Mar. 13, 2023
Corteva Agriscience (NYSE: CTVA) announced a game-changing gene editing technology that will bring added protection to elite corn hybrids is advancing through the company’s R&D pipeline. The early-stage concept uses proprietary technology to package multiple disease-resistant native traits into a single location in the gene to better address the most devastating North American corn diseases facing farmers today.
In 2021, Northern leaf blight, Southern rust, gray leaf spot and anthracnose stalk rot combined to cost North America corn growers more than 318 million bushels in production. By using gene editing to combine and reposition disease resistant traits that already exist within the corn genome, Corteva is able to bolster disease tolerance and minimize production stress. Additionally, the technology could result in healthier plants and increase yield potential even further.
″This transformational technology represents the next generation of plant breeding innovation,″ said Sam Eathington, Chief Technology and Chief Digital Officer, Corteva Agriscience. ″Our best-in-class gene mapping capabilities have allowed us to identify and optimally position the best native resistant genes in our already high-performing hybrids, so that we can deliver a premium product to farmers.″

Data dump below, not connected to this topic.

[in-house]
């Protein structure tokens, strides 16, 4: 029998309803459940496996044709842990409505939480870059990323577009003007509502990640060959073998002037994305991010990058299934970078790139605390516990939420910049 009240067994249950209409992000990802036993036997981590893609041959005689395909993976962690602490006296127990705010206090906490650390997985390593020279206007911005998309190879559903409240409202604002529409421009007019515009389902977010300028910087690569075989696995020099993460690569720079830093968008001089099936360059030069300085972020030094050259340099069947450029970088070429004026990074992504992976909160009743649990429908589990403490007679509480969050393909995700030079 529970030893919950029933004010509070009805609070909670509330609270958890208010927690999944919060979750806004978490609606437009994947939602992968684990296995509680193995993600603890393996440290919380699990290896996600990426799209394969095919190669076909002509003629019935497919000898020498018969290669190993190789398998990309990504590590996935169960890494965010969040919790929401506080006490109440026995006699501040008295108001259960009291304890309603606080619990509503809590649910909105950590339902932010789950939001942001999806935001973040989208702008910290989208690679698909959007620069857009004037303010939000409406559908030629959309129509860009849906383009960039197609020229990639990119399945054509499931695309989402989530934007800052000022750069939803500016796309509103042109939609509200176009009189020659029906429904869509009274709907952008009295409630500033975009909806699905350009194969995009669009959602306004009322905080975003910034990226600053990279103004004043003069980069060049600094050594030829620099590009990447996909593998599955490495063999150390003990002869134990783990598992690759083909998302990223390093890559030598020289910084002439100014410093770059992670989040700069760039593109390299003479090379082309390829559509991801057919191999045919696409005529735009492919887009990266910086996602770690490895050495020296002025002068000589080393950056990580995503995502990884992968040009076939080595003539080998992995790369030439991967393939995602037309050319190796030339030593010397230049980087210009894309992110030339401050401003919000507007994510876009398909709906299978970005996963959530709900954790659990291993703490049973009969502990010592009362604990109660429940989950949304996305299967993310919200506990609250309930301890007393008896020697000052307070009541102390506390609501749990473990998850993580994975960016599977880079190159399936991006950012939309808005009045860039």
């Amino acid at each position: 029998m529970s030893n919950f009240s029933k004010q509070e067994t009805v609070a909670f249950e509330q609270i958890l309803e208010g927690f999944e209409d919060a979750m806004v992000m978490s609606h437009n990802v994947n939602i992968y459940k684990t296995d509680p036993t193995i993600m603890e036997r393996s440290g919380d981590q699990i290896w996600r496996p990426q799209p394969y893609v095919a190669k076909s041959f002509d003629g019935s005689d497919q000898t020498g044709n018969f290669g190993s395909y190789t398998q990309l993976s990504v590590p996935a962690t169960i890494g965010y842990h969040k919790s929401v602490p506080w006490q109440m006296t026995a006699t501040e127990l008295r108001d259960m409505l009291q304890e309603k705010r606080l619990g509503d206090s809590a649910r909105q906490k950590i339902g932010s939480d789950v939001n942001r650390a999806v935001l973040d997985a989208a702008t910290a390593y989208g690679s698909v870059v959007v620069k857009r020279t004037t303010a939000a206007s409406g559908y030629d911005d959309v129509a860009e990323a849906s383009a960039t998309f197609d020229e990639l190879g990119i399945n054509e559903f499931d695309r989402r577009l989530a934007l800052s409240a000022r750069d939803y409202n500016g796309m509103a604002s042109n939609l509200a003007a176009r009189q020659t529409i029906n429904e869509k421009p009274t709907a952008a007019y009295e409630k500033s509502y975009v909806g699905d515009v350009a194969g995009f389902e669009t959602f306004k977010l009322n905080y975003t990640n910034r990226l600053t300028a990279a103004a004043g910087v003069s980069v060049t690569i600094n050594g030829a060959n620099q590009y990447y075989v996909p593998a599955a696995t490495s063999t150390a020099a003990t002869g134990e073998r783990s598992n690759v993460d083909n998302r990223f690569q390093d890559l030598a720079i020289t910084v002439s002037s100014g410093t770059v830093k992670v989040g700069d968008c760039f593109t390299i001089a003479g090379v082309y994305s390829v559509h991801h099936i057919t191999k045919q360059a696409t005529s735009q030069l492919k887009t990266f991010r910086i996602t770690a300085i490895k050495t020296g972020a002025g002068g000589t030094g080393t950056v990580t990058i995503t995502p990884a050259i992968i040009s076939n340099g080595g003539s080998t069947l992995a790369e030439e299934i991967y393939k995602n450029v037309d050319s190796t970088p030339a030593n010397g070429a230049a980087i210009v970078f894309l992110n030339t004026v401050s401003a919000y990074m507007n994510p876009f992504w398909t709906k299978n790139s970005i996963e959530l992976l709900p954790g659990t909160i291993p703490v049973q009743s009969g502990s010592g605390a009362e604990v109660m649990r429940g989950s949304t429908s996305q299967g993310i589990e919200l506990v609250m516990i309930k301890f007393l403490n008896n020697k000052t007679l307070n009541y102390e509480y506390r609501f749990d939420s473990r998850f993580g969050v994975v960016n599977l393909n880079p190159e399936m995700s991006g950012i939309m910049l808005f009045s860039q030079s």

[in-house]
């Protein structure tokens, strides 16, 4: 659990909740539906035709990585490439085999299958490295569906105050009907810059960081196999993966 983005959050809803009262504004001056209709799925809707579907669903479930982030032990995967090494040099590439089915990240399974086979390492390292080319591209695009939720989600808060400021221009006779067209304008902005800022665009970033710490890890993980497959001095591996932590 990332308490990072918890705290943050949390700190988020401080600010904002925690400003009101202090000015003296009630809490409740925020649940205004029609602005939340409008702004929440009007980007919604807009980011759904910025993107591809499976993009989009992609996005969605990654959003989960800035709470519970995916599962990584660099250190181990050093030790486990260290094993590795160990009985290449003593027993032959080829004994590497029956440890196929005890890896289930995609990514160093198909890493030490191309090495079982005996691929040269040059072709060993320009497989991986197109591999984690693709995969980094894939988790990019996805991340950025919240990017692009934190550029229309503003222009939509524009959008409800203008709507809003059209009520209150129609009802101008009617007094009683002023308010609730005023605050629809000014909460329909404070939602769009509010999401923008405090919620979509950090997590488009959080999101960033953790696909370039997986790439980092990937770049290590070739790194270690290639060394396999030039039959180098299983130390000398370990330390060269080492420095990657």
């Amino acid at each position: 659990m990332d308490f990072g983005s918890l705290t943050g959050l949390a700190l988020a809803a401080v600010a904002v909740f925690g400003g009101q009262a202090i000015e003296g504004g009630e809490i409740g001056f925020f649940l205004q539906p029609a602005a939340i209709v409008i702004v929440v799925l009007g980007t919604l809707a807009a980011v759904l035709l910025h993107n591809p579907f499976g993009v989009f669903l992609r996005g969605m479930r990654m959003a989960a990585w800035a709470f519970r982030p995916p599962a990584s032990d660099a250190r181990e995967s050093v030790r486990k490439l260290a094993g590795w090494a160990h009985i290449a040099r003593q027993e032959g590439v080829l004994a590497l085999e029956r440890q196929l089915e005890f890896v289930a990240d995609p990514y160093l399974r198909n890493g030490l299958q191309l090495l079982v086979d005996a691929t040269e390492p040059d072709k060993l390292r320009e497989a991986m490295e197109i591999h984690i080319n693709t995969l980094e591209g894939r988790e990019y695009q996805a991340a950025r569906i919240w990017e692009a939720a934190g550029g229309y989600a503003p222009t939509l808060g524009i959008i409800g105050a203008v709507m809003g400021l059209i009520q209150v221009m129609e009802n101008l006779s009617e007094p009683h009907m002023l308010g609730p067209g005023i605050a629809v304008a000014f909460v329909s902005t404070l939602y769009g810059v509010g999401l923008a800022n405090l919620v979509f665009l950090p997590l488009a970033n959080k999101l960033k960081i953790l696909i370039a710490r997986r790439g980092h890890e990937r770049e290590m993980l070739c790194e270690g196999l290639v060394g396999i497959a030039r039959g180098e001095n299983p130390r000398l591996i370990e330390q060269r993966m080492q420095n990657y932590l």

As plant disease continues to be a growing concern for farmers, the multi-disease resistance concept is intended to simplify disease management and improve sustainability by reducing the need for additional crop protection product applications. This advancement will also meet Corteva’s sustainable innovation criteria for new products, which are based on the United Nations Sustainable Development Goals.
Additionally, it provides farmers with more freedom to select performance characteristics more in line with their yield goals than having to worry about disease resistance.
Corteva has a long-standing commitment to meeting the rapidly evolving needs of farmers around the world. This breakthrough is another proof point in Corteva’s efforts to provide farmers with more sustainable ways to protect their crop while continuing to safeguard the land, water and air resources that make food production possible.
While this groundbreaking plant breeding approach is initially being applied to the diseases that most concern North American farmers, it has the potential to be scaled to other crops, incorporate other diseases or be otherwise tailored to specific geographies.
The company anticipates this concept to advance to commercialization by the end of the decade.
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